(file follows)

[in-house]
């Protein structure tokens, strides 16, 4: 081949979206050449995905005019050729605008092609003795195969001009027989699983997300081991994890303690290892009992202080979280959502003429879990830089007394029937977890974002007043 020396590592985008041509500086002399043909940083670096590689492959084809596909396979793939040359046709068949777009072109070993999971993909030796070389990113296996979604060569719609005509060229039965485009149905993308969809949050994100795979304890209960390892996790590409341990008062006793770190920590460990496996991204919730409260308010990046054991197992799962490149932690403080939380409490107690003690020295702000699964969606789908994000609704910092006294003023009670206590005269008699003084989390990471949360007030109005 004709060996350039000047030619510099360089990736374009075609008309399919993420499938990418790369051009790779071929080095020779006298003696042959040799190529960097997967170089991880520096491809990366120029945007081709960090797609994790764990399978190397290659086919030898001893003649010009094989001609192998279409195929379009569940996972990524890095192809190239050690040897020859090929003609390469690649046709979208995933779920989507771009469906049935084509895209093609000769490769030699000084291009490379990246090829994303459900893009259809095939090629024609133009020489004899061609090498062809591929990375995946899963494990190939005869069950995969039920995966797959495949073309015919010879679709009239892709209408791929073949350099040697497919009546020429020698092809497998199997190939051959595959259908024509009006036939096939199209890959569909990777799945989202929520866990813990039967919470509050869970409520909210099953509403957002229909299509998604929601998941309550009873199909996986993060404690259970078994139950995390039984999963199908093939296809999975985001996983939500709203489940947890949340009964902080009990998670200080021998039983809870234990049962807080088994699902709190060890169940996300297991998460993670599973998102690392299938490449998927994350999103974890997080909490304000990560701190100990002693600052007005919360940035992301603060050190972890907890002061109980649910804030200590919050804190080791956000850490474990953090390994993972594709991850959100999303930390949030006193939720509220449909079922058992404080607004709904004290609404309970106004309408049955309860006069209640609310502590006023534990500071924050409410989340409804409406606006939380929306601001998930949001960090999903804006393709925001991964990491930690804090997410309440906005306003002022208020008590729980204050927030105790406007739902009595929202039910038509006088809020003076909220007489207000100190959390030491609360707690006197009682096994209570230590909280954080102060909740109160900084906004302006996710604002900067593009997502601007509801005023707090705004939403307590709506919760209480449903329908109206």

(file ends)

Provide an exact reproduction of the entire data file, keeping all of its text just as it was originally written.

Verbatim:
[in-house]
């Protein structure tokens, strides 16, 4: 081949979206050449995905005019050729605008092609003795195969001009027989699983997300081991994890303690290892009992202080979280959502003429879990830089007394029937977890974002007043 020396590592985008041509500086002399043909940083670096590689492959084809596909396979793939040359046709068949777009072109070993999971993909030796070389990113296996979604060569719609005509060229039965485009149905993308969809949050994100795979304890209960390892996790590409341990008062006793770190920590460990496996991204919730409260308010990046054991197992799962490149932690403080939380409490107690003690020295702000699964969606789908994000609704910092006294003023009670206590005269008699003084989390990471949360007030109005 004709060996350039000047030619510099360089990736374009075609008309399919993420499938990418790369051009790779071929080095020779006298003696042959040799190529960097997967170089991880520096491809990366120029945007081709960090797609994790764990399978190397290659086919030898001893003649010009094989001609192998279409195929379009569940996972990524890095192809190239050690040897020859090929003609390469690649046709979208995933779920989507771009469906049935084509895209093609000769490769030699000084291009490379990246090829994303459900893009259809095939090629024609133009020489004899061609090498062809591929990375995946899963494990190939005869069950995969039920995966797959495949073309015919010879679709009239892709209408791929073949350099040697497919009546020429020698092809497998199997190939051959595959259908024509009006036939096939199209890959569909990777799945989202929520866990813990039967919470509050869970409520909210099953509403957002229909299509998604929601998941309550009873199909996986993060404690259970078994139950995390039984999963199908093939296809999975985001996983939500709203489940947890949340009964902080009990998670200080021998039983809870234990049962807080088994699902709190060890169940996300297991998460993670599973998102690392299938490449998927994350999103974890997080909490304000990560701190100990002693600052007005919360940035992301603060050190972890907890002061109980649910804030200590919050804190080791956000850490474990953090390994993972594709991850959100999303930390949030006193939720509220449909079922058992404080607004709904004290609404309970106004309408049955309860006069209640609310502590006023534990500071924050409410989340409804409406606006939380929306601001998930949001960090999903804006393709925001991964990491930690804090997410309440906005306003002022208020008590729980204050927030105790406007739902009595929202039910038509006088809020003076909220007489207000100190959390030491609360707690006197009682096994209570230590909280954080102060909740109160900084906004302006996710604002900067593009997502601007509801005023707090705004939403307590709506919760209480449903329908109206």